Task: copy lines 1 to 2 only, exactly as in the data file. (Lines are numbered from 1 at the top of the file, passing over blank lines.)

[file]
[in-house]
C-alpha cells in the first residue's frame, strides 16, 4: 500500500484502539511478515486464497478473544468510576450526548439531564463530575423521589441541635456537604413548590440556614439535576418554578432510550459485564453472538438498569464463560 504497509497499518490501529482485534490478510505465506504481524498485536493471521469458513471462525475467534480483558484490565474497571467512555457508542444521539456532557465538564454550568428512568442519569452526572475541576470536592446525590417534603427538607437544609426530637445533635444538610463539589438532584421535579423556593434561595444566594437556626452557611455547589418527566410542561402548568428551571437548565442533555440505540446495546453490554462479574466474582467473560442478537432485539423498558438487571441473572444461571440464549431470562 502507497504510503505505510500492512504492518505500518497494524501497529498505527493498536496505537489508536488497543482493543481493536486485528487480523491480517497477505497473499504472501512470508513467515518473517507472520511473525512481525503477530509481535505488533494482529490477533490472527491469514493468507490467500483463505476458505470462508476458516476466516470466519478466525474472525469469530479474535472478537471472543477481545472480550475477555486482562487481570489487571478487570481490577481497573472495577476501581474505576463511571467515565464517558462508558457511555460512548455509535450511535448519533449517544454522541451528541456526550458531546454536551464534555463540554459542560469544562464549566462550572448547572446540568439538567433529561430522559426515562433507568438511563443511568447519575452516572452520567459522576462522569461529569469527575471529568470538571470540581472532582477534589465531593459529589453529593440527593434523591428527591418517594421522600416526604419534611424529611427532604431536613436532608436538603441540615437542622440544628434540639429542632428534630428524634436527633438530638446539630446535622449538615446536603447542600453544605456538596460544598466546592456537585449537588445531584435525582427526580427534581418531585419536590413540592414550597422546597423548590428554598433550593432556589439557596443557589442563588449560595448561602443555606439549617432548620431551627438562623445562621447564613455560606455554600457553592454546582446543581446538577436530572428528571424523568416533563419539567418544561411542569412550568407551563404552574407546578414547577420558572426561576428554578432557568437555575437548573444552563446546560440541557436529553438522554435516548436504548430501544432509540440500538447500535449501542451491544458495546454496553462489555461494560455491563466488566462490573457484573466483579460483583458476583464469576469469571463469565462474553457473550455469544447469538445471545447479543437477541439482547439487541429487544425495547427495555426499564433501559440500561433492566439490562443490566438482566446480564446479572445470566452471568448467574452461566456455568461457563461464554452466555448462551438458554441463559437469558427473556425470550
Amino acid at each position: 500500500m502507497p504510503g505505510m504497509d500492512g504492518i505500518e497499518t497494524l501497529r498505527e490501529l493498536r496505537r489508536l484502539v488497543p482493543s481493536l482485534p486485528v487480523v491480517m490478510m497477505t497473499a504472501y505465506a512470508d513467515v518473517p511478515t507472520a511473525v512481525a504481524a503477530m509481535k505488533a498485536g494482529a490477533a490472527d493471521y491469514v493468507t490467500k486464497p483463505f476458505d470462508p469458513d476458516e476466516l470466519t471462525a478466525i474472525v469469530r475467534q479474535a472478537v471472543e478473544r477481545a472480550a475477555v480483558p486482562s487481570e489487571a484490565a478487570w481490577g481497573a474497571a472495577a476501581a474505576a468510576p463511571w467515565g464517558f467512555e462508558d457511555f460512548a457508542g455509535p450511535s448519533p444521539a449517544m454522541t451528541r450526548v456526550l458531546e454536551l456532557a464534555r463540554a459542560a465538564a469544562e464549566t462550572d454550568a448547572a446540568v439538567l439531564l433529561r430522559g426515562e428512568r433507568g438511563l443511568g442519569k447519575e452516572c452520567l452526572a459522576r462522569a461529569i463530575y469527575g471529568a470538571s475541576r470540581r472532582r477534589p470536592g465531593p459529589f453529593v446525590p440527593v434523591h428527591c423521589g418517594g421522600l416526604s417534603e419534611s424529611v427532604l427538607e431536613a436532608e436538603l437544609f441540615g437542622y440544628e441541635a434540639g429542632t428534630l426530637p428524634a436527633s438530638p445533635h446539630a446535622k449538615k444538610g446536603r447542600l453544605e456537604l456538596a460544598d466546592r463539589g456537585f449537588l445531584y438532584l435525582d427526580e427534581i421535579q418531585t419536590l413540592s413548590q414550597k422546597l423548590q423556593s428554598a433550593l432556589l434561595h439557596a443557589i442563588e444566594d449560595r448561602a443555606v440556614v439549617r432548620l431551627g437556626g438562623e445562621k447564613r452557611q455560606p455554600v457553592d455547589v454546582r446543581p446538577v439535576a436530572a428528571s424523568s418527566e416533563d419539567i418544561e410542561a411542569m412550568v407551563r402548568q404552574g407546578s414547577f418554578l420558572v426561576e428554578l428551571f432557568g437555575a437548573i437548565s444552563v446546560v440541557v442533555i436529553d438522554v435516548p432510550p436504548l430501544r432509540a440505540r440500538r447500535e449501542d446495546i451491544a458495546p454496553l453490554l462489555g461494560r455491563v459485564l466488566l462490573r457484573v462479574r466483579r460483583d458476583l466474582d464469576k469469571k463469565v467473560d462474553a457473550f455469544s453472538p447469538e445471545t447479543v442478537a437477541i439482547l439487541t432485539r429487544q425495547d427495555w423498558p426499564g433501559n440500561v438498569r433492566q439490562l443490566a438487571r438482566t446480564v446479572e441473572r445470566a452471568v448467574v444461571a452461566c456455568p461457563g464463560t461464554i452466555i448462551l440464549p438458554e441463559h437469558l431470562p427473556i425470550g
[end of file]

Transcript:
[in-house]
C-alpha cells in the first residue's frame, strides 16, 4: 500500500484502539511478515486464497478473544468510576450526548439531564463530575423521589441541635456537604413548590440556614439535576418554578432510550459485564453472538438498569464463560 504497509497499518490501529482485534490478510505465506504481524498485536493471521469458513471462525475467534480483558484490565474497571467512555457508542444521539456532557465538564454550568428512568442519569452526572475541576470536592446525590417534603427538607437544609426530637445533635444538610463539589438532584421535579423556593434561595444566594437556626452557611455547589418527566410542561402548568428551571437548565442533555440505540446495546453490554462479574466474582467473560442478537432485539423498558438487571441473572444461571440464549431470562 502507497504510503505505510500492512504492518505500518497494524501497529498505527493498536496505537489508536488497543482493543481493536486485528487480523491480517497477505497473499504472501512470508513467515518473517507472520511473525512481525503477530509481535505488533494482529490477533490472527491469514493468507490467500483463505476458505470462508476458516476466516470466519478466525474472525469469530479474535472478537471472543477481545472480550475477555486482562487481570489487571478487570481490577481497573472495577476501581474505576463511571467515565464517558462508558457511555460512548455509535450511535448519533449517544454522541451528541456526550458531546454536551464534555463540554459542560469544562464549566462550572448547572446540568439538567433529561430522559426515562433507568438511563443511568447519575452516572452520567459522576462522569461529569469527575471529568470538571470540581472532582477534589465531593459529589453529593440527593434523591428527591418517594421522600416526604419534611424529611427532604431536613436532608436538603441540615437542622440544628434540639429542632428534630428524634436527633438530638446539630446535622449538615446536603447542600453544605456538596460544598466546592456537585449537588445531584435525582427526580427534581418531585419536590413540592414550597422546597423548590428554598433550593432556589439557596443557589442563588449560595448561602443555606439549617432548620431551627438562623445562621447564613455560606455554600457553592454546582446543581446538577436530572428528571424523568416533563419539567418544561411542569412550568407551563404552574407546578414547577420558572426561576428554578432557568437555575437548573444552563446546560440541557436529553438522554435516548436504548430501544432509540440500538447500535449501542451491544458495546454496553462489555461494560455491563466488566462490573457484573466483579460483583458476583464469576469469571463469565462474553457473550455469544447469538445471545447479543437477541439482547439487541429487544425495547427495555426499564433501559440500561433492566439490562443490566438482566446480564446479572445470566452471568448467574452461566456455568461457563461464554452466555448462551438458554441463559437469558427473556425470550